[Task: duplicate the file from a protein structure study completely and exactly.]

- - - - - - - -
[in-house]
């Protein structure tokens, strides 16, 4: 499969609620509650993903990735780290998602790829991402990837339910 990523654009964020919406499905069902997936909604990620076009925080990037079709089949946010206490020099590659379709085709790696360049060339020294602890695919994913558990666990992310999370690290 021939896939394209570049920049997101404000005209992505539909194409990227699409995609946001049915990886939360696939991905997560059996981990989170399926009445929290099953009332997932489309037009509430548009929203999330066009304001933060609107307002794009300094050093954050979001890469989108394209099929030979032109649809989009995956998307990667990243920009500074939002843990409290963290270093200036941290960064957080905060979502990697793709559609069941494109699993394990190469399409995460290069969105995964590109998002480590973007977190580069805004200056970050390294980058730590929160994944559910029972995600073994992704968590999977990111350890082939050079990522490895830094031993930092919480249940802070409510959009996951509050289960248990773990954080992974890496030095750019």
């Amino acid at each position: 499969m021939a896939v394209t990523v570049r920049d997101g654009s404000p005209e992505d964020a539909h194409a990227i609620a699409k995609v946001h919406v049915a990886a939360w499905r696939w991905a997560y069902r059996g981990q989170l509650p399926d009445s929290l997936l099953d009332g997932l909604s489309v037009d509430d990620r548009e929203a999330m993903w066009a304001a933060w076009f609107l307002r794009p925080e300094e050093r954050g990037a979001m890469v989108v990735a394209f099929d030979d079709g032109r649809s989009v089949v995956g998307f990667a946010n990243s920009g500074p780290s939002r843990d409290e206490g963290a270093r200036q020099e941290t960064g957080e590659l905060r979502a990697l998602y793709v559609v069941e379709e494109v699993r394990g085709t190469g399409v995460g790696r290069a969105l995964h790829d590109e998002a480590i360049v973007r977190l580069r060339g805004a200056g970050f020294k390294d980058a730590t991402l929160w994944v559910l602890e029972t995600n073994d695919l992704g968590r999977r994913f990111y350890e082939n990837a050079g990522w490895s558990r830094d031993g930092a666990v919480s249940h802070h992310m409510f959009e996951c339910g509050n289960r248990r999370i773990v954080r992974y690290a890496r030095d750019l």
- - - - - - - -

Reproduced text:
[in-house]
């Protein structure tokens, strides 16, 4: 499969609620509650993903990735780290998602790829991402990837339910 990523654009964020919406499905069902997936909604990620076009925080990037079709089949946010206490020099590659379709085709790696360049060339020294602890695919994913558990666990992310999370690290 021939896939394209570049920049997101404000005209992505539909194409990227699409995609946001049915990886939360696939991905997560059996981990989170399926009445929290099953009332997932489309037009509430548009929203999330066009304001933060609107307002794009300094050093954050979001890469989108394209099929030979032109649809989009995956998307990667990243920009500074939002843990409290963290270093200036941290960064957080905060979502990697793709559609069941494109699993394990190469399409995460290069969105995964590109998002480590973007977190580069805004200056970050390294980058730590929160994944559910029972995600073994992704968590999977990111350890082939050079990522490895830094031993930092919480249940802070409510959009996951509050289960248990773990954080992974890496030095750019």
């Amino acid at each position: 499969m021939a896939v394209t990523v570049r920049d997101g654009s404000p005209e992505d964020a539909h194409a990227i609620a699409k995609v946001h919406v049915a990886a939360w499905r696939w991905a997560y069902r059996g981990q989170l509650p399926d009445s929290l997936l099953d009332g997932l909604s489309v037009d509430d990620r548009e929203a999330m993903w066009a304001a933060w076009f609107l307002r794009p925080e300094e050093r954050g990037a979001m890469v989108v990735a394209f099929d030979d079709g032109r649809s989009v089949v995956g998307f990667a946010n990243s920009g500074p780290s939002r843990d409290e206490g963290a270093r200036q020099e941290t960064g957080e590659l905060r979502a990697l998602y793709v559609v069941e379709e494109v699993r394990g085709t190469g399409v995460g790696r290069a969105l995964h790829d590109e998002a480590i360049v973007r977190l580069r060339g805004a200056g970050f020294k390294d980058a730590t991402l929160w994944v559910l602890e029972t995600n073994d695919l992704g968590r999977r994913f990111y350890e082939n990837a050079g990522w490895s558990r830094d031993g930092a666990v919480s249940h802070h992310m409510f959009e996951c339910g509050n289960r248990r999370i773990v954080r992974y690290a890496r030095d750019l």